38. 38.
    Radloff LS. The CES-D Scale: a self-report depression scale for research in the general population. Applied Psychological Measurement. 1977;1:385–401.CrossRefGoogle Scholar
  39. 39.
    Jellinek MS, Murphy JM, Burns BJ. Brief psychosocial screening in outpatient pediatric practice. The Journal of Pediatrics. 1986;109:371–378.PubMedCrossRefGoogle Scholar
  40. 40.
    Shern DL, Wilson NZ, Coen AS, et al. Client outcomes II: longitudinal client data from the Colorado Treatment Outcome Study. The Milbank Quarterly. 1994;72:123–148.PubMedCrossRefGoogle Scholar
  41. 41.
    Hann D, Winter K, Jacobsen P. Measurement of depressive symptoms in cancer patients. Evaluation of the Center for Epidemiological Studies Depression Scale (CES-D). Journal of Psychosomatic Research. 1999;46:437–443.PubMedCrossRefGoogle Scholar
  42. 42.
    Hertzog C, Van Alstine J, Usala P, et al. Measurement properties of the Center for Epidemiological Studies Depression Scale (CES-D) in older populations. Psychological Assessment. 1990;2:64–72.CrossRefGoogle Scholar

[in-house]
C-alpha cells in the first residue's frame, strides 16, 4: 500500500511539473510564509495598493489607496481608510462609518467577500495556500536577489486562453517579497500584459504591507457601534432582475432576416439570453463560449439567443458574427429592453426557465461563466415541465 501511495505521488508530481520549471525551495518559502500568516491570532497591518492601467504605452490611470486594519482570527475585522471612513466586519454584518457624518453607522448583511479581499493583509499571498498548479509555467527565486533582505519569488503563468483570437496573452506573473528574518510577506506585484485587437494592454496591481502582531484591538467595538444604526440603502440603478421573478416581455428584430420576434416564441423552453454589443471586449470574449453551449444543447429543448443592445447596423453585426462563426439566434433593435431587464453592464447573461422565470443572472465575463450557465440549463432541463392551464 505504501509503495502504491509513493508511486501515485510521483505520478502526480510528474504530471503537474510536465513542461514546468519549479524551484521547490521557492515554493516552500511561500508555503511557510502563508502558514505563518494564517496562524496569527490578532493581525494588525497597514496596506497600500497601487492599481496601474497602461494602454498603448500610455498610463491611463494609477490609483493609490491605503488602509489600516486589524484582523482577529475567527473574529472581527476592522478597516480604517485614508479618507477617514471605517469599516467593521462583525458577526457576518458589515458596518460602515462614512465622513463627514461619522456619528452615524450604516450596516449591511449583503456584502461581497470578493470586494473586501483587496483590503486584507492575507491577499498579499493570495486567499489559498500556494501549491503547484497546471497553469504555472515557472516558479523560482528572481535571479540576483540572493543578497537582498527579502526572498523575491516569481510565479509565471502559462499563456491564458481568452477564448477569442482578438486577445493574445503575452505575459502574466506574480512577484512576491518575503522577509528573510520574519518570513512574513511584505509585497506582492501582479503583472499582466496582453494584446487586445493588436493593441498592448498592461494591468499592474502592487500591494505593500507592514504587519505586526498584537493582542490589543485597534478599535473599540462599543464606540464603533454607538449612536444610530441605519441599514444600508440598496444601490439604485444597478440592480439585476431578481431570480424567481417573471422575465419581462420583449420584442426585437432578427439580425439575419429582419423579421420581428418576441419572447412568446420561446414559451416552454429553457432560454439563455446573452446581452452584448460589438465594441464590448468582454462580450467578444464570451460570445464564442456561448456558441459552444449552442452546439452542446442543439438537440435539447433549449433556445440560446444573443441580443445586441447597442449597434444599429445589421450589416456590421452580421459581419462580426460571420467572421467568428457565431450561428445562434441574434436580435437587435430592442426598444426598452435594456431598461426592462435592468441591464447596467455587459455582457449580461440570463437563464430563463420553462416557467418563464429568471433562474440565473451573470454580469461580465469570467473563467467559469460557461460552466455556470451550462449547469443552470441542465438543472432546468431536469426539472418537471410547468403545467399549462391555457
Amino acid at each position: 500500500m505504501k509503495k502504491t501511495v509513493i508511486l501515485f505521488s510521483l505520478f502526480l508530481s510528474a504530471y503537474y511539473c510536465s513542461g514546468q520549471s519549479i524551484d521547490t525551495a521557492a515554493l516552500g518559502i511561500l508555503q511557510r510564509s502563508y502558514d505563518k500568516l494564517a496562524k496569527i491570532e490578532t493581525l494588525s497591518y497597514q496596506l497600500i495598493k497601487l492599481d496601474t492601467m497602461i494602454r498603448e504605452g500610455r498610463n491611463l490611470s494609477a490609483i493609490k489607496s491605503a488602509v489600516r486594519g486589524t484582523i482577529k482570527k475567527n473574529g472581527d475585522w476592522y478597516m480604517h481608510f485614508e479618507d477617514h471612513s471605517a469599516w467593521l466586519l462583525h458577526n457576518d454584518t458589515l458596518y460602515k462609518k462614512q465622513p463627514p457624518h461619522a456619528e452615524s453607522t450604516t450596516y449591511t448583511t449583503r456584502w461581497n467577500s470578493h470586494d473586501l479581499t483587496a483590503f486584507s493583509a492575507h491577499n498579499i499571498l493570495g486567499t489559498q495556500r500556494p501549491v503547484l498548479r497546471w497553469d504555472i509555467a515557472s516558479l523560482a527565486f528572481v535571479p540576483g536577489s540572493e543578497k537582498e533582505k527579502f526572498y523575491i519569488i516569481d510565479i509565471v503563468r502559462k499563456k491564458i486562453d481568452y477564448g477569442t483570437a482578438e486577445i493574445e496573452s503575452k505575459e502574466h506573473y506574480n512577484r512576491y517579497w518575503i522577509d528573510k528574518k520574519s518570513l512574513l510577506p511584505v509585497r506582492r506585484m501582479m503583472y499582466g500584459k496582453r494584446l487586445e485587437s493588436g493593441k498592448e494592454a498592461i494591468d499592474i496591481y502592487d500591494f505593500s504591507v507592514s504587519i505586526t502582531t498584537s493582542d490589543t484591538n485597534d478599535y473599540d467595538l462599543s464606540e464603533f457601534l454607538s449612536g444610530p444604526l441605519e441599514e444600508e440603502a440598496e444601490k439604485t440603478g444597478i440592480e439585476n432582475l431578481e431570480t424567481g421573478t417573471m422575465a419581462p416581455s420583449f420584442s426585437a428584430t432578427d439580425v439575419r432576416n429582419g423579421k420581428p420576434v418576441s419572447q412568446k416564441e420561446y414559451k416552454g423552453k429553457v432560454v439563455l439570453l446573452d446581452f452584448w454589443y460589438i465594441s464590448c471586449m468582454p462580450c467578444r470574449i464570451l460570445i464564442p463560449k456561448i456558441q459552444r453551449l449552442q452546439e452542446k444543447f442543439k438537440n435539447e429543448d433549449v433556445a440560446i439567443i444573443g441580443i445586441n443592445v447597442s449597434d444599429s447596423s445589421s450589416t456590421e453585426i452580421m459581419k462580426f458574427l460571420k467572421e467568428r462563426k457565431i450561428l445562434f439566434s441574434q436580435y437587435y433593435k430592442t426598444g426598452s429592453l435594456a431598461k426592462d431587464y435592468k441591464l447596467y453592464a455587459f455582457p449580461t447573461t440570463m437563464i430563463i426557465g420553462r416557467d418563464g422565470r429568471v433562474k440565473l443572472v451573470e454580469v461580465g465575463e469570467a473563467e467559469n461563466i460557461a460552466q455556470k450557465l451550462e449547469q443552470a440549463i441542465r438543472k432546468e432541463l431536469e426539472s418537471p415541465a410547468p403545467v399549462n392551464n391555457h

43. 43.
    Knight RG, Williams S, McGee R, et al. Psychometric properties of the Center for Epidemiological Studies Depression Scale (CES-D) in a sample of women in middle life. Behavior Research and Therapy. 1997;35:373–380.CrossRefGoogle Scholar
  44. 44.
    Nguyen HT, Kitner-Triolo M, Evans MK, et al. Factorial invariance of the CES-D in low socioeconomic status African Americans compared with a nationally representative sample. Psychiatry Research. 2004;126:177–187.PubMedCrossRefGoogle Scholar
  45. 45.
    Weissman MM, Sholamskas D, Pottenger M, et al. Assessing depressive symptoms in five psychiatric populations: a validation study. American Journal of Epidemiology. 1977;106:203–214.PubMedGoogle Scholar
  46. 46.
    Jellinek M, Murphy JM, Robinson J, et al. The pediatric symptom checklist: screening school-aged children for psychosocial dysfunction. The Journal of Pediatrics. 1988;112:201–209.PubMedCrossRefGoogle Scholar
  47. 47.
    Murphy JM, Jellinek MS, Milinsky S. The Pediatric Symptom Checklist: validation in real world middle school. Journal of Pediatric Psychology. 1989;14:629–639.PubMedCrossRefGoogle Scholar
  48. 48.
    Murphy JM, Reede J, Jellinek MS, et al. Screening for psychosocial dysfunction in inner-city children: further validation of the Pediatric Symptom Checklist. Journal of the American Academy of Child Adolescent Psychiatry. 1992;31:1105–1111.CrossRefGoogle Scholar
  49. 49.
    Jellinek MS, Murphy JM. The recognition of psychosocial disorders in pediatric office practice: the current status of the Pediatric Symptom Checklist. Journal of Developmental and Behavioral Pediatrics. 1990;11:273–278.PubMedCrossRefGoogle Scholar
  50. 50.
    Jellinek MS, Murphy JM, Burns BJ. Brief psychosocial screening in outpatient pediatric practice. The Journal of Pediatrics. 1986;109:371–378.PubMedCrossRefGoogle Scholar